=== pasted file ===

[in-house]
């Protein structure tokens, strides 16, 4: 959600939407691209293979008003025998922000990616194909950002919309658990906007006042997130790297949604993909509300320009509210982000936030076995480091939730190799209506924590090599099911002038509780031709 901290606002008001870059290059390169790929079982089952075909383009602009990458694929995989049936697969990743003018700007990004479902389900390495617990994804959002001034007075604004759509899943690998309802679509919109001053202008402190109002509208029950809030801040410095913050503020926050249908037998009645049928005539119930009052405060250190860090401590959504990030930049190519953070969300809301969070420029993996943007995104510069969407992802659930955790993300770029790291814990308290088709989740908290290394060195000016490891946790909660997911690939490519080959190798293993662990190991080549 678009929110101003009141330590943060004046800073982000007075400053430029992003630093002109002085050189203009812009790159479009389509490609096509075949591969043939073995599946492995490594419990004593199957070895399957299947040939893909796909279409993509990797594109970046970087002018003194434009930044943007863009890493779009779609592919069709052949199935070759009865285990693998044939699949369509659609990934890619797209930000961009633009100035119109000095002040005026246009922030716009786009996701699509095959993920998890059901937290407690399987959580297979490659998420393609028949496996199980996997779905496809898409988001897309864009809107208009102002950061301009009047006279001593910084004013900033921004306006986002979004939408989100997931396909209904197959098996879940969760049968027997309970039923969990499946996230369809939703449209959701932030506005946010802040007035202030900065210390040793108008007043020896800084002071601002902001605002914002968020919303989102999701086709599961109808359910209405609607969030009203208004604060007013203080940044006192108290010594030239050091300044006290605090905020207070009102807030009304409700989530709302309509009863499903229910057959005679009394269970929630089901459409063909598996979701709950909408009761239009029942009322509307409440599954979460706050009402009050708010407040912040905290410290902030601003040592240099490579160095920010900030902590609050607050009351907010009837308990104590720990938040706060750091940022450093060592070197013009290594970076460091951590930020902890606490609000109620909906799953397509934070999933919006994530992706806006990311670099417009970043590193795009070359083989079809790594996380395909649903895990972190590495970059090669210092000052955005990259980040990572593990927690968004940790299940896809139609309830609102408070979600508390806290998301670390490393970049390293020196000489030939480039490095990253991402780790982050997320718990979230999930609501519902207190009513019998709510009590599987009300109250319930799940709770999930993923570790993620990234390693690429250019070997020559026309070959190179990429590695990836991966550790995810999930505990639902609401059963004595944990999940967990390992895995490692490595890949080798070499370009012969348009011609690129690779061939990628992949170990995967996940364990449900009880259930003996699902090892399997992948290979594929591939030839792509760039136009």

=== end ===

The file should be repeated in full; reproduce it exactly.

[in-house]
């Protein structure tokens, strides 16, 4: 959600939407691209293979008003025998922000990616194909950002919309658990906007006042997130790297949604993909509300320009509210982000936030076995480091939730190799209506924590090599099911002038509780031709 901290606002008001870059290059390169790929079982089952075909383009602009990458694929995989049936697969990743003018700007990004479902389900390495617990994804959002001034007075604004759509899943690998309802679509919109001053202008402190109002509208029950809030801040410095913050503020926050249908037998009645049928005539119930009052405060250190860090401590959504990030930049190519953070969300809301969070420029993996943007995104510069969407992802659930955790993300770029790291814990308290088709989740908290290394060195000016490891946790909660997911690939490519080959190798293993662990190991080549 678009929110101003009141330590943060004046800073982000007075400053430029992003630093002109002085050189203009812009790159479009389509490609096509075949591969043939073995599946492995490594419990004593199957070895399957299947040939893909796909279409993509990797594109970046970087002018003194434009930044943007863009890493779009779609592919069709052949199935070759009865285990693998044939699949369509659609990934890619797209930000961009633009100035119109000095002040005026246009922030716009786009996701699509095959993920998890059901937290407690399987959580297979490659998420393609028949496996199980996997779905496809898409988001897309864009809107208009102002950061301009009047006279001593910084004013900033921004306006986002979004939408989100997931396909209904197959098996879940969760049968027997309970039923969990499946996230369809939703449209959701932030506005946010802040007035202030900065210390040793108008007043020896800084002071601002902001605002914002968020919303989102999701086709599961109808359910209405609607969030009203208004604060007013203080940044006192108290010594030239050091300044006290605090905020207070009102807030009304409700989530709302309509009863499903229910057959005679009394269970929630089901459409063909598996979701709950909408009761239009029942009322509307409440599954979460706050009402009050708010407040912040905290410290902030601003040592240099490579160095920010900030902590609050607050009351907010009837308990104590720990938040706060750091940022450093060592070197013009290594970076460091951590930020902890606490609000109620909906799953397509934070999933919006994530992706806006990311670099417009970043590193795009070359083989079809790594996380395909649903895990972190590495970059090669210092000052955005990259980040990572593990927690968004940790299940896809139609309830609102408070979600508390806290998301670390490393970049390293020196000489030939480039490095990253991402780790982050997320718990979230999930609501519902207190009513019998709510009590599987009300109250319930799940709770999930993923570790993620990234390693690429250019070997020559026309070959190179990429590695990836991966550790995810999930505990639902609401059963004595944990999940967990390992895995490692490595890949080798070499370009012969348009011609690129690779061939990628992949170990995967996940364990449900009880259930003996699902090892399997992948290979594929591939030839792509760039136009």